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PDF Editor FAQ

Who would I contact to file a grievance/complaint against both the NALC and USPS, for forcing me to resign while on a flexible/reduced (pt) schedule (approved by doctor/FMLA)?

Your best course of action is to contact your congressman (just contact one congressman) and have them ask what is the USPS practice for dealing with … insert your issue.Your congressman can not override anything. But, they can get the USPS guidelines so you can easily see if they are treating you fairly. Then you have a basis for further EEO, Merit pritect

What changes should the Biden-Harris Administration make immediately to the USPS? Should the federal government give up on treating the Postal Service as a semi-private company and return it to an essential public service?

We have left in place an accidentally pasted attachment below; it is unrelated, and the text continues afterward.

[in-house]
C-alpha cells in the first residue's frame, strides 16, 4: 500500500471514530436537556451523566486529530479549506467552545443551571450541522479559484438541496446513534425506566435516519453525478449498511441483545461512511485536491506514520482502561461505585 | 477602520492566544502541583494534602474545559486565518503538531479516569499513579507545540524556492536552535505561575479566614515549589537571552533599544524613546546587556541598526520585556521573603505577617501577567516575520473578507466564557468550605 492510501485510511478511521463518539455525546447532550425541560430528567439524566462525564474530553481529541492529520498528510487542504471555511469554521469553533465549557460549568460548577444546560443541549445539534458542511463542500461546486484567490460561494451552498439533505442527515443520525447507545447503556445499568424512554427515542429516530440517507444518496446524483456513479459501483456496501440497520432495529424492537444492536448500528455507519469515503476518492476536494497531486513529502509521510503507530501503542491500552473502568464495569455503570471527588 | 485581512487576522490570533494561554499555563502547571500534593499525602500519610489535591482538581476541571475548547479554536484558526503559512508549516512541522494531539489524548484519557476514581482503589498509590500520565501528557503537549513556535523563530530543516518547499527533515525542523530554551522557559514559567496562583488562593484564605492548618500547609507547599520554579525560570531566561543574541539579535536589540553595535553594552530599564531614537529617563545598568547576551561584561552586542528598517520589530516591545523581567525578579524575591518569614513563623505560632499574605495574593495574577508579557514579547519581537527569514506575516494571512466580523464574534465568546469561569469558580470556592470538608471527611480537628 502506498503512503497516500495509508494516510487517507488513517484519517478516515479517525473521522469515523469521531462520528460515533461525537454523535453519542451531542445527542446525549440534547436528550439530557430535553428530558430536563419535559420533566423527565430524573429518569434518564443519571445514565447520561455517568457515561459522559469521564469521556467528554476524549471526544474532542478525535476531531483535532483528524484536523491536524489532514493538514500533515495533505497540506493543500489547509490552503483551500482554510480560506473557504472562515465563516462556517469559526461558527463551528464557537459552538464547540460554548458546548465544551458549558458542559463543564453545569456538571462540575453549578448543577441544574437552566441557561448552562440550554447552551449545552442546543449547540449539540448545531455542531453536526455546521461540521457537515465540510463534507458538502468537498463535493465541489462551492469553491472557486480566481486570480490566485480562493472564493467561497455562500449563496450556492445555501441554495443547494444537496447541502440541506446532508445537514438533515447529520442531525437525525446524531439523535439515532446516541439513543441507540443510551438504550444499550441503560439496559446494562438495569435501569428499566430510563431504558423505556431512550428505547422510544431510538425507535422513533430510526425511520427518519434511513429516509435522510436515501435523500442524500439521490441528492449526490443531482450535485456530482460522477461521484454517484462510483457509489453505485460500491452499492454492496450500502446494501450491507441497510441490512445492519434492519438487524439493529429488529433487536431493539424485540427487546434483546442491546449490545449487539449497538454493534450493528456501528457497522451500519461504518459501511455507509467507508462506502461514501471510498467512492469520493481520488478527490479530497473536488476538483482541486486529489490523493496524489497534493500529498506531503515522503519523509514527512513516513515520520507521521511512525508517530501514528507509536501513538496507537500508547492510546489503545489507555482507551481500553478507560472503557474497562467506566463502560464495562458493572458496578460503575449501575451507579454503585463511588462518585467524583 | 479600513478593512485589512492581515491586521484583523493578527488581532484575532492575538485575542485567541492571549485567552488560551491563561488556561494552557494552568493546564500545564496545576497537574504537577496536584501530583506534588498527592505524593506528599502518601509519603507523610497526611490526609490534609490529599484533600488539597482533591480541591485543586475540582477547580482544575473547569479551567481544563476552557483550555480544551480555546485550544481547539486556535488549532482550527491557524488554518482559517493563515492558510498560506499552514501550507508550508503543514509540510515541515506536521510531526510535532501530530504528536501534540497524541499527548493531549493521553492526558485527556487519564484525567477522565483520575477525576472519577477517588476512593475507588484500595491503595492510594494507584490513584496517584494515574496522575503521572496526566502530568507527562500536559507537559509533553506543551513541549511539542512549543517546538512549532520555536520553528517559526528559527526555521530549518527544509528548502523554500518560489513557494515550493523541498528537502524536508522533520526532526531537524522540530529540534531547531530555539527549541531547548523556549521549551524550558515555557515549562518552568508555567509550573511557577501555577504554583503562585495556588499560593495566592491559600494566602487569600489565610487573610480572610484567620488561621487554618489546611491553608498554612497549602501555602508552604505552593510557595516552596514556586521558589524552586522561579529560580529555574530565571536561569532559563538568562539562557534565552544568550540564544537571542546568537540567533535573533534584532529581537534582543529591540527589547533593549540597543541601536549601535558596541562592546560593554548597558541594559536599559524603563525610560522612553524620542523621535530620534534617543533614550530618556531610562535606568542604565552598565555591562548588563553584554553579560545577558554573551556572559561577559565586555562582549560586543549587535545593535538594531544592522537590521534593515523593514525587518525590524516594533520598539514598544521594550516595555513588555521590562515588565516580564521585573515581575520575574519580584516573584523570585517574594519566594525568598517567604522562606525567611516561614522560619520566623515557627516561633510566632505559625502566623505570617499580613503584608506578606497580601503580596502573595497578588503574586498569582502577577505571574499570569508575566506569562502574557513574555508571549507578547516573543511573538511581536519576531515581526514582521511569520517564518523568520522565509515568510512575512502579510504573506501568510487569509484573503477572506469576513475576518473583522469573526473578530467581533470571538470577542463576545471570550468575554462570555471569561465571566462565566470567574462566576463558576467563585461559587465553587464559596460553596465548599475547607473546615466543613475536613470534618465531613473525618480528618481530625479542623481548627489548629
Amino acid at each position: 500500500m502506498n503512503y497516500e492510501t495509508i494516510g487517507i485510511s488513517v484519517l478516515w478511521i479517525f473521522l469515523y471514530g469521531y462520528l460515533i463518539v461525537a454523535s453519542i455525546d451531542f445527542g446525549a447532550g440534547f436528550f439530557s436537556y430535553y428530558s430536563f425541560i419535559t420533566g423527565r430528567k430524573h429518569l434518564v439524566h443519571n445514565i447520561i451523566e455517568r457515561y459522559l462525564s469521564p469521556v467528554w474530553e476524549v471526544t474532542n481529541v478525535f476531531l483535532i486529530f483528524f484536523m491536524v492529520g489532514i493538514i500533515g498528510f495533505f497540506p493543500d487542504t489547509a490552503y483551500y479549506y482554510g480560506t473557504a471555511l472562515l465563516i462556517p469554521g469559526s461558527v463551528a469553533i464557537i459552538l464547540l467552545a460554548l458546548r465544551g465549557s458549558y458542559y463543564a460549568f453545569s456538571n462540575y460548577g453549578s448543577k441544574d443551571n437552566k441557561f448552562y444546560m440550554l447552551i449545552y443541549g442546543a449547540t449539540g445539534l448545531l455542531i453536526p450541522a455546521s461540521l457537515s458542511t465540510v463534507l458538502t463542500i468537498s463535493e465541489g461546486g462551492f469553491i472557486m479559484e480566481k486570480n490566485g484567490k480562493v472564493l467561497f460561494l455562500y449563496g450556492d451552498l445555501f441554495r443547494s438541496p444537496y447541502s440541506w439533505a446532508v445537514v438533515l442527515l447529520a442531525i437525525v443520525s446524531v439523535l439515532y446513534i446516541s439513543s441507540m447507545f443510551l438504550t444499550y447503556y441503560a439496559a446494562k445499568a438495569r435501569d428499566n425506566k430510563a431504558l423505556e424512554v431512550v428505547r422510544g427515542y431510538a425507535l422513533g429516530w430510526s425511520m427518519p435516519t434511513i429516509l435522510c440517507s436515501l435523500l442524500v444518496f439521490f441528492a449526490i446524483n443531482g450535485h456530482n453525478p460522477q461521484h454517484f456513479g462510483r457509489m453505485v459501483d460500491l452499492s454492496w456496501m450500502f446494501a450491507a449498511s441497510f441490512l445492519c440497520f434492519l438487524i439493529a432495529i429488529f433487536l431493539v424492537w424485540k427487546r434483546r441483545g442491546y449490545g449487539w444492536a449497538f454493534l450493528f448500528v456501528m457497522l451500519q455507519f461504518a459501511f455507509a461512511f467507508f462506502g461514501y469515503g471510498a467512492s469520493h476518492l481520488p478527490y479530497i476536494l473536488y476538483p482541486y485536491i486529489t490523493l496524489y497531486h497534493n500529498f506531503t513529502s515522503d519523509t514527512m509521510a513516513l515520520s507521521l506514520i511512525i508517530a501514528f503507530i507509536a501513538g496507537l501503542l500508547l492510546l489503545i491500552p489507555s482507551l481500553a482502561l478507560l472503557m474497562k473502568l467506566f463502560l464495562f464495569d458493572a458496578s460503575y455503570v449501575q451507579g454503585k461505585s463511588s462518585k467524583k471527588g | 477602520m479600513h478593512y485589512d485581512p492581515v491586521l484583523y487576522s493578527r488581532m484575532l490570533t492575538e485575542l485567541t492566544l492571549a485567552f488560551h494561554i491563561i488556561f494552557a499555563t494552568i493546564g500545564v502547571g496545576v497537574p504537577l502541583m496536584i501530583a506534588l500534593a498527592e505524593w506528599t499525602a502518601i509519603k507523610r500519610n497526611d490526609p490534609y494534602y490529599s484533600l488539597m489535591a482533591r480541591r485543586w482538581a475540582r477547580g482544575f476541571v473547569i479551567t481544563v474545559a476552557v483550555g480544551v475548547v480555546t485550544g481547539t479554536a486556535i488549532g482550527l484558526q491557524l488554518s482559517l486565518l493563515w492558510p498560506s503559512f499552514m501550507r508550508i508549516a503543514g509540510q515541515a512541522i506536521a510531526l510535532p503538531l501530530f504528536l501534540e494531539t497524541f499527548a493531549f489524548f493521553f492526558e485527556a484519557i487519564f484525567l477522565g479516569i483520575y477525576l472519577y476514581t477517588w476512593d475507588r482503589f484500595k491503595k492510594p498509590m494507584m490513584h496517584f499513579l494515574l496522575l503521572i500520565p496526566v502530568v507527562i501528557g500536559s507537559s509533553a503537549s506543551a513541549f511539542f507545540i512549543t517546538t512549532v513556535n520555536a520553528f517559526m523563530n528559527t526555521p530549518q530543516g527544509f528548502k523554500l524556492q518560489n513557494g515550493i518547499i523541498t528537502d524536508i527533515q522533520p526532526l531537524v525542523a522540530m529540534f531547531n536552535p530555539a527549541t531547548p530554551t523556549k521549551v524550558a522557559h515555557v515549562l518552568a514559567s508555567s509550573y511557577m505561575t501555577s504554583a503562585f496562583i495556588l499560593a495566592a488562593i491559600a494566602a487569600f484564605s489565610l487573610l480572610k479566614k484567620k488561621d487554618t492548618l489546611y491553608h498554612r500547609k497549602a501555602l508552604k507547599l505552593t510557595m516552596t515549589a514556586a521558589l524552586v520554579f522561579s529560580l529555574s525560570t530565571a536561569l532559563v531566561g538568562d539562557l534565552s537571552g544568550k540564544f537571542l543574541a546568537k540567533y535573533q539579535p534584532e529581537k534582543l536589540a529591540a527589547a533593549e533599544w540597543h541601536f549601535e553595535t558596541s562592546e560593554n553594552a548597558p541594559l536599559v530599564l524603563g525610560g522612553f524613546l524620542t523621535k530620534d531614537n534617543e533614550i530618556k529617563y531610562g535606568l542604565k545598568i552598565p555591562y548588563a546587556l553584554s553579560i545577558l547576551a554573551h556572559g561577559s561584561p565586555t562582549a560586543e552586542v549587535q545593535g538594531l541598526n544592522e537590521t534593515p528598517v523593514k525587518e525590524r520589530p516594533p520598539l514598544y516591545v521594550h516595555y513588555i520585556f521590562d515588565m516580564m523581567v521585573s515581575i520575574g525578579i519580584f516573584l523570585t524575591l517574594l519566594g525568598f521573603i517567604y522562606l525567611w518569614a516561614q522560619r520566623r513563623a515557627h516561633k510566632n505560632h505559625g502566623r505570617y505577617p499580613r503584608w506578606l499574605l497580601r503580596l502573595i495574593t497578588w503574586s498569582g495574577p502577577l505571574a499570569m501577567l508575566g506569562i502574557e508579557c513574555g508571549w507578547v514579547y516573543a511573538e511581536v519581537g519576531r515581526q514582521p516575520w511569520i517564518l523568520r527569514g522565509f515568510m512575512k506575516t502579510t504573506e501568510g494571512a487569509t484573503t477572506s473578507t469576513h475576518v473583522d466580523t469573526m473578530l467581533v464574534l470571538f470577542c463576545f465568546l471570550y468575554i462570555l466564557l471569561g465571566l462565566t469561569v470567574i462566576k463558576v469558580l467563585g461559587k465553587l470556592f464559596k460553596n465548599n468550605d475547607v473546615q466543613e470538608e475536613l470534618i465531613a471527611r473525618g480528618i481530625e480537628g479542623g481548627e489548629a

I’m an attorney with the USPS and have been there for 17 years. So I’ll give you an insider’s thoughts. I speak only for myself - I am not authorized to speak for the USPS and am not doing so.To your specific question, the USPS is considered “quasi-governmental” basically because we are not taxpayer funded (but we are certainly part of the US Government and not private), and also because we are subject to many laws that private employers are subject to, such as the private employer FMLA regulations. Likewise, we are and always have been an essential public service. So when you ask if the USPS should be returned to an “essential public service,” if you mean to ask should we be fully funded by tax money, then in my opinion, no. It’s way too expensive and not necessary. I’ll address a few items below in that regard.To start, let me say that I’m neither a fan of the new PMG, although I do not believe he is the partisan hack he is made out to be, nor do I believe the USPS is perfect. But I must take issue with Mr. La Fleur’s comments in his answer alleging that the Agency is in a choke hold by “bloated unions and union pensions,” and what appears to be his implication that the workforce is not diverse. (I’ll leave the following four years to rebut Mr. LaFleur’s belief that Biden and Harris will be harmful and instead show that they and a democrat-led Congress will do much good, including getting the pandemic under control and vaccines out to everyone, address climate change, racial oppression, gun control, women’s and reproductive rights, immigration, prison reform, healthcare, etc., and address the enormous mess created by Traitor Trump and his insurrectionist GOP enablers.)On the diversity issue, the USPS has over 600,000 employees. We are from just about every race, religion, creed, gender and national origin. I think you’d be hard-pressed to find a more diverse workforce.In that vein, the post offices and facilities in each state mirror the population of those states. So, at worst, if you have a mostly white or black or Spanish or Asian population in a particular area, you will find that at the postal facilities. But that’s a function of the available employee pool, not any anti-diversity hiring practice.Note too that we are the second highest employer of military members after the military itself, and have a very high population of disabled workers.As for the union issue, we don’t pay union pensions. The unions, of which there are several - the chief ones being the APWU that represents the window clerks and others, the NPMHU that represents mail handlers, and the NALC and NRLCA that represent city and rural mail carriers, take care of their own officers’ salaries and pensions from union work (as opposed to USPS employment).I do agree that our labor contracts hamstring management in the ability to manage in the most effective manner possible. That however is true of any unionized workforce and it is balanced by the need to keep management from running roughshod over the employees who have no bargaining power without a collective organization behind them. I’m not a union supporter (I’m a defense attorney and have spent my career defending against employee and union claims), but especially in the US Government that has so much power, you need unions or employees would be abused. Not out of evil intent - just out of the reality of harried managers trying to get the job done and stretching people as far as they can go, and then some, and firing people rather than having the patience to address problems, provide mentoring, training, etc.Which brings me to the real problems - lack of resources and an outdated business model. You can’t turn the USPS loose to be a profit making machine because, given its size and reach, we would put everyone else - UPS, FEDEX, couriers, mailers (those companies that send advertisements and the like for businesses), every mom and pop shop, etc. - pretty much everyone in the mail industry, out of business.So what’s to be done? Well, most of our huge costs aside from salaries come from retirement funding (that has been in the news a lot over the last 10 years - the USPS is the only company in the US that has to prefund retiree benefits and it’s about $5B per year. We simply don’t have the money and have defaulted on that obligation for years now); healthcare costs; and OWCP (workers’ comp) and paid leave, as well as equipment, facilities, and the vehicle fleet.For retirement, Congress simply needs to pass a law doing away with the pre-funding. It’s simply impossible for the USPS to pay it, and unnecessary.On healthcare, the USPS has proposed to Congress that retiree healthcare be part of the Medicare system. You can take issue with this, but it’s a sensible approach and relieves the USPS of much of the retiree healthcare burden.Healthcare for active employees is another matter. The USPS has proposed being able to run its own healthcare plan. Many see that as a bad idea because asking an already overburdened Agency to take on such a complex idea is arguably less than ideal. I saw this at a small company I worked for years ago. The only way to do it right is to turn over much of the work to consultants and experts in the field, and then you wind up with enormous costs in that regard and you really don’t have the kind of control you want anyway as those outsiders will claim they will tailor a plan for you but really they can only run things the way they know how, not how you want it to be.To me, a better option is Medicare for all and, honestly, for the whole country. But we are many years form that. Biden likely will try to add a public option to the ACA (Obamacare), and perhaps that can be offered to the USPS and federal agencies regardless of whether it becomes available to everyone. I’m honestly not sure if it would help costs or not, but it likely would create less expensive options including a Medicare option. Here’s a good summary by the Harvard Business review (they think public option is much better than Medicare for all.). The Case for the Public Option Over Medicare for All.Regarding OWCP and paid leave, the USPS spends over $3B per year on those things. Workers’ comp. in particular is a widely abused program. It’s too detailed to get into here, but at its core the program, which handles benefits for millions of federal employees, simply has nowhere near the resources needed to make sure only legit claims are processed, fraud is weeded out, and people get back to full duty work whenever possible. I would advocate for an overhaul of that system, but that’s a massive undertaking not high on any politician’s to-do list.What I would like to see then is more flexibility for the USPS to be able to address the “missing workforce” - the 15% of people who don’t show up each day for legit and non-legit reasons (health, earned leave emergency), and the high number of people who can’t do the job they were hired to do, due to injury or illness, and thus receive reasonable accommodation under the ADA (that is supposed to be assistance that enables people to do the essential functions of the job effectively, but often winds up with a much less efficient employee), “light duty” available under most of our labor contracts or “limited duty” for those injured on the job, both of which allow employees to do only what they can, within their restrictions, so not their entire jobs.The USPS is quite constrained by the ADA, labor contracts and FECA (workers’ comp law), as to how to deal with those situations, and, long story short, it wreaks havoc on trying to get the mail processed and delivered for the nation each day.The “fix” is also quite complex but one simple one would be for the USPS to be allowed to use work-restricted employees where and when needed, regardless of union, job level, or any other characterization, within their physical and mental abilities. There is plenty of work - but we generally can’t “cross crafts” (assign someone in one union work that falls under a different union), or move people to different facilities where work exists (it’s allowed but only under a tortuous process that is almost always grieved under the labor contracts because people hate leaving their home office). If we could pretty much everyone who has restrictions due to physical or mental ailments could be employed fully and more effectively. (This would be a complex undertaking requiring a very different, more agile type of management style and resource allocation than the USPS or most any other federal agency currently employs. But it’s certainly doable. Just takes a different mindset.)In that vein, the grievance process is arguably out of control too. It is simply too easy and too protected for unions to grieve everything and anything. Again, I do believe unions are needed, and they would claim everything they grieve is for good reason, but given the tens of thousands of grievances that are settled each year for innocuous language like “we all agree to follow the rules and treat everyone with dignity and respect,” it’s obvious they are not.One simple solution - all union activity should be on the union’s dime. Then they would need to assess what actions are really worth bringing and which are not. Those on the union side would say that would chill the grievance process and undermine workers’ rights under their contracts. I think it would make the grievance process more efficient and streamlined, without taking away the right to grieve. Again, though, far too complex a topic to cover fully in a forum like this.As an aside, another avenue of redress for employees is our EEO system. In a nutshell, employees can bring an “EEO claim,” alleging discrimination for literally anything they don’t like. We get about 20,000 claims per year, many of which just parrot grievances or complain about otherwise legitimate management actions such as issuing discipline for misconduct. The cost is very high on running the EEO program, but one simple answer is to put a small filing fee on each complaint, maybe $25. Currently it’s free to file so why wouldn’t you? (And employees are allowed “official time” to process their claim, so they are basically paid to sue the USPS or nay other federal agency at which they work.) A fee would likely wipe out the vast majority of “grievance” and illegitimate claims, and leave the serious ones where, for example, actual sexual harassment or racial or disability discrimination might have occurred.There’s nothing inherently wrong with a filing fee and it would not chill the EEO process. In the U.S., people have to pay a filing fee for almost any type of lawsuit, even in small claims. EEO claims should be no different.Turning to equipment, facilities and the vehicle fleet, Congress could easily address those costs if it wanted to, including providing clean energy vehicles and government owned properties (the USPS leases many of its 30,000 or so facilities). If not, then the USPS has to be allowed to get its other costs under control to be able to afford its infrastructure.This is tip of the iceberg, of course. In the end we’re talking about a massive federal agency tasked with delivering the nation’s mail which in turn keeps the economy humming which is turn fuels the global economy. It’s quite difficult to make a huge bureaucracy efficient, but that does not make it inherently evil or beyond improvement.In fact, the USPS had proposed several solutions to Congress, some discussed above, and those are a great starting point for Biden and Congress because no one knows the USPS better than the USPS. In that vein, many people would like to see the USPS offer basic banking services (it has done that in the past), which would give underprivileged and underserved communities reasonable financial services and likely put the horrible “payday loan” and cash advance industry out of business, all while bringing in money for the USPS. That seems like a win-win.Congress would certainly want input from all the constituents, not just the USPS of course - the mailers, the unions, employees, and consumer groups. But ”fixing” the USPS has been worked on for many years now, Congress has many proposals from the USPS and others, and it can be done if there’s the political will to do it. (Note that I ignored privatization. That’s simple not viable. There’s no way a private company can deliver mail to every part of the country, from Pensacola in Florida to Bangor in Maine, Camden in New Jersey to Seattle in Washington, Oahu in Hawaii to Juneau n Alaska, etc.., in a cost-effective manner and still turn a profit. So, unless you want to pay $15.00 to mail a letter, or tell remote and rural communities to forget mail service, forget that.)